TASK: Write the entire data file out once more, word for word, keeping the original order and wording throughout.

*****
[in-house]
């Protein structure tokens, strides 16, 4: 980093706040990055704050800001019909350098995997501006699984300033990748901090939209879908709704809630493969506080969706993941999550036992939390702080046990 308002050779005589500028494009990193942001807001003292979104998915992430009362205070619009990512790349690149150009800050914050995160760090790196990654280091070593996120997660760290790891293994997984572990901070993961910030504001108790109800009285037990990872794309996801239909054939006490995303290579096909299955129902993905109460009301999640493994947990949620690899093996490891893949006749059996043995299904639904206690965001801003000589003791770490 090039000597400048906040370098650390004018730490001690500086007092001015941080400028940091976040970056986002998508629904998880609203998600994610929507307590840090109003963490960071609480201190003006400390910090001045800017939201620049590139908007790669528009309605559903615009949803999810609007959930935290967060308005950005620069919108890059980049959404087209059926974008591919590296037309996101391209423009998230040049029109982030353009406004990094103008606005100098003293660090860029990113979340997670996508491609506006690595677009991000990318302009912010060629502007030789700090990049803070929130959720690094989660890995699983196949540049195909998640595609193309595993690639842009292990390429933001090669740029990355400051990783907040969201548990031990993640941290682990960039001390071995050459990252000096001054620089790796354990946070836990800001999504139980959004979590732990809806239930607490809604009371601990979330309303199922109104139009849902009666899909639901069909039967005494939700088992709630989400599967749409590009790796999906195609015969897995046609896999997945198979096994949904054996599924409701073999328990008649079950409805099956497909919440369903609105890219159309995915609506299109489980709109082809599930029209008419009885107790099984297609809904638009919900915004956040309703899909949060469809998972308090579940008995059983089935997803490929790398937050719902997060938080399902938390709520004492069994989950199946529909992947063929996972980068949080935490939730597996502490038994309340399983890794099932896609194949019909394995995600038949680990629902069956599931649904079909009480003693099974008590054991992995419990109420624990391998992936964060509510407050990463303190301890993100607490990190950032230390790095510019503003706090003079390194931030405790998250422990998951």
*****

[in-house]
């Protein structure tokens, strides 16, 4: 980093706040990055704050800001019909350098995997501006699984300033990748901090939209879908709704809630493969506080969706993941999550036992939390702080046990 308002050779005589500028494009990193942001807001003292979104998915992430009362205070619009990512790349690149150009800050914050995160760090790196990654280091070593996120997660760290790891293994997984572990901070993961910030504001108790109800009285037990990872794309996801239909054939006490995303290579096909299955129902993905109460009301999640493994947990949620690899093996490891893949006749059996043995299904639904206690965001801003000589003791770490 090039000597400048906040370098650390004018730490001690500086007092001015941080400028940091976040970056986002998508629904998880609203998600994610929507307590840090109003963490960071609480201190003006400390910090001045800017939201620049590139908007790669528009309605559903615009949803999810609007959930935290967060308005950005620069919108890059980049959404087209059926974008591919590296037309996101391209423009998230040049029109982030353009406004990094103008606005100098003293660090860029990113979340997670996508491609506006690595677009991000990318302009912010060629502007030789700090990049803070929130959720690094989660890995699983196949540049195909998640595609193309595993690639842009292990390429933001090669740029990355400051990783907040969201548990031990993640941290682990960039001390071995050459990252000096001054620089790796354990946070836990800001999504139980959004979590732990809806239930607490809604009371601990979330309303199922109104139009849902009666899909639901069909039967005494939700088992709630989400599967749409590009790796999906195609015969897995046609896999997945198979096994949904054996599924409701073999328990008649079950409805099956497909919440369903609105890219159309995915609506299109489980709109082809599930029209008419009885107790099984297609809904638009919900915004956040309703899909949060469809998972308090579940008995059983089935997803490929790398937050719902997060938080399902938390709520004492069994989950199946529909992947063929996972980068949080935490939730597996502490038994309340399983890794099932896609194949019909394995995600038949680990629902069956599931649904079909009480003693099974008590054991992995419990109420624990391998992936964060509510407050990463303190301890993100607490990190950032230390790095510019503003706090003079390194931030405790998250422990998951």